Conclusion of Soak Pits Project – Mali
This project has been completed under the direction of Peace Corps Volunteer Jennifer O’Keeffe. To read about the beginning of the project, CLICK HERE.
This project was to construct 475 soak pits, to be used for removing groundwater by draining it down into the earth.
The goals and objectives of the project were to build soak pits for every negen. The members of the community dug the well and gathered rocks for each negen and my work partners and I came in with plastic covering, cement, and piping to complete each soak pit and to disseminate information regarding water and sanitation.
Although the original plan was to create 475 soak pits, many of the negens required more material than was originally estimated, and so only 350 soak pits were completed.
I worked with 2 incredibly motivated masons in my village in building the soak pits. The arrangement was that each individual family who wanted a soak pit built dug the hole for the soak pit (roughly a meter wide and a meter deep) and then gathered enough rocks from the fields to fill that soak pit.
Once soak pit construction in the community began, villagers realized that soak pits are easy to construct and affordable as all of the materials required add up to less than 1,000 CFA. When families are building negens they can budget the cost of a soak pit into construction to account for those materials.
During project implementation we realized that negen water runoff varied depending on the number of people using a negen. This sometimes required a bigger soak pit and thus more materials in its construction. In addition some of the runoff holes that were originally built in the negens were crumbling and so made it difficult to cement the plastic piping into place. To solve this dilemma we purchased two brick molds to construct bricks and reform the base of the negen making it more stable and easier to cement the piping in place.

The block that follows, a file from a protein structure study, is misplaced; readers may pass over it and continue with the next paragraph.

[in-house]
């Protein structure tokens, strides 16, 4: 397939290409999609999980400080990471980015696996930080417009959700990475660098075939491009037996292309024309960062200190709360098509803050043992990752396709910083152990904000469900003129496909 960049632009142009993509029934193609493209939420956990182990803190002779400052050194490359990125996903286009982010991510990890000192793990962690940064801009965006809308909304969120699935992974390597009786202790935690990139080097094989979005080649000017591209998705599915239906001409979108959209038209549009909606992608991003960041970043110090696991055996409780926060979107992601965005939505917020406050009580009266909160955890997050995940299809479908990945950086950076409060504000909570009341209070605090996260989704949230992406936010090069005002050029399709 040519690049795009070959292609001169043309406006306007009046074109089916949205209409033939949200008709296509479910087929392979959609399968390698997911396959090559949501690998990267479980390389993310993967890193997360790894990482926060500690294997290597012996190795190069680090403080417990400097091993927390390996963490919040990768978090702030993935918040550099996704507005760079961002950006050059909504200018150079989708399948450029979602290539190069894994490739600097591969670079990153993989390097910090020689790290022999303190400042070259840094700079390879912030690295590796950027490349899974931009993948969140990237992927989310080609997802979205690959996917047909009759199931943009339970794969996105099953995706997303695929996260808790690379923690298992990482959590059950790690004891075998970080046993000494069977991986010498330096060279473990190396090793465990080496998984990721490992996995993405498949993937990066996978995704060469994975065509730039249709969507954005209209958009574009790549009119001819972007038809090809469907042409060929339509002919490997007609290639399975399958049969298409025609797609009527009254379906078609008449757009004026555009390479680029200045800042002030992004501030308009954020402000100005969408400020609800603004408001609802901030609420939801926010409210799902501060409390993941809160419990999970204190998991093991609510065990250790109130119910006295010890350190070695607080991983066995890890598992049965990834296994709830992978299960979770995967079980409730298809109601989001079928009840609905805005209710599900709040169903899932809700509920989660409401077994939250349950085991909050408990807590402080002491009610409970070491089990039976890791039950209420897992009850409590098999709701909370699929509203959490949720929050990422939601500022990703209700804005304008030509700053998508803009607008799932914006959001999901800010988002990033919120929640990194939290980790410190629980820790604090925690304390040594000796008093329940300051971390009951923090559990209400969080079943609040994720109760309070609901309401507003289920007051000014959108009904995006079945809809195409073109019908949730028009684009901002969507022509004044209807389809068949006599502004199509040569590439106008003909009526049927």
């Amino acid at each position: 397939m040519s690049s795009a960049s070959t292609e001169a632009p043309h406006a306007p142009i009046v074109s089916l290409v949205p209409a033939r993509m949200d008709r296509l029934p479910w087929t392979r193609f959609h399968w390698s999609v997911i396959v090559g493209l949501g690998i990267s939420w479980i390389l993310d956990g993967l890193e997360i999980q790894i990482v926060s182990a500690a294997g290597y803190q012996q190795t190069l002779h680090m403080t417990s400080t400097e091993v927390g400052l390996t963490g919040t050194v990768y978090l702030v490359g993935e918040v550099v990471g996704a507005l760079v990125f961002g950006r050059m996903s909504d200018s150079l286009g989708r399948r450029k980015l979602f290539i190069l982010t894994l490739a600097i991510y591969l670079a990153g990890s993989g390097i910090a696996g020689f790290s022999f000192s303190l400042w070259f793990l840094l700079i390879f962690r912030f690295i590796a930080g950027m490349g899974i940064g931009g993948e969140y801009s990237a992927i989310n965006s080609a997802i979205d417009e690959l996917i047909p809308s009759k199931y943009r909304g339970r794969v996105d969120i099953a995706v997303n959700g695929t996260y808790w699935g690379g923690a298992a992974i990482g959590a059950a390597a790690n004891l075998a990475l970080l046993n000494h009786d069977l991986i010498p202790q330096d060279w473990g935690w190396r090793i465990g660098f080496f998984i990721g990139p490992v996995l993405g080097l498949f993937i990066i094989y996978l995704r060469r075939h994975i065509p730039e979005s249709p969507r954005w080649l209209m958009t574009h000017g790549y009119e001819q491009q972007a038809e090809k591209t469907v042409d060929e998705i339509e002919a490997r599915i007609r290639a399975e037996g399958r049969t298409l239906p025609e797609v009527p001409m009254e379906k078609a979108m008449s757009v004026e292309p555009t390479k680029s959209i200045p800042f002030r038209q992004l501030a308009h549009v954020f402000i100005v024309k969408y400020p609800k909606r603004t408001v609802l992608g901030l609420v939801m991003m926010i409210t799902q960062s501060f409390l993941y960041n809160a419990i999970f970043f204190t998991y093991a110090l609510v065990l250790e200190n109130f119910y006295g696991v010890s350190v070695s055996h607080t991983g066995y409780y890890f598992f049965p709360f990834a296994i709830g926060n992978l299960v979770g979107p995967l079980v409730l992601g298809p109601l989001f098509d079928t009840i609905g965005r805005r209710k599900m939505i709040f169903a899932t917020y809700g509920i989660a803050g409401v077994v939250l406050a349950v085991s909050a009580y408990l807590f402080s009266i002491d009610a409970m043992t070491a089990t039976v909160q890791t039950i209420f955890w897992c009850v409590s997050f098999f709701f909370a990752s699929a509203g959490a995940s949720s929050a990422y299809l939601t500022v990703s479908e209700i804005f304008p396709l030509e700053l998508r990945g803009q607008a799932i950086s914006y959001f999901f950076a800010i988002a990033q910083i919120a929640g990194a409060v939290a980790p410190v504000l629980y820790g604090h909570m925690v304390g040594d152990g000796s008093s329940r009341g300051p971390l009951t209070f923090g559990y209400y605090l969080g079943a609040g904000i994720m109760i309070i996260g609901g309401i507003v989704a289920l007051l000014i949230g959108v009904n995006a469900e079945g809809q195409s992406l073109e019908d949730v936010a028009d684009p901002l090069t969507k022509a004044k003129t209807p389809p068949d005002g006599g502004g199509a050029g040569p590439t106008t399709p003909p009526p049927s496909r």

The community did reach the goals of the project in that as many soak pits as possible were constructed with the funds available and the community is motivated to continue moving forward with soak pit construction on their own.
The project built capacity by demonstrating to villagers how to best construct a structurally sound and sustainable soak pit. They gained knowledge in clean water practices, how to properly build a soak pit, how to maintain a soak pit once it is built, and the importance of soak pits in regards to water sanitation.
They have improved the capacity to define and meet goals and objectives by participating in the project from beginning to end and understanding how they can plan and complete projects on their own. They will have improved decision-making by putting the information they learned about clean water practices into use.
I want to thank you so much for your help with my project and in general for the work you do. In terms of being an effective volunteer, it makes all the difference to have contacts with organizations like yours and the people who run them.
We wish to thank Jennifer for completing this project, and again extend our gratitude to The Soneva SLOW LIFE Trust for providing the funding.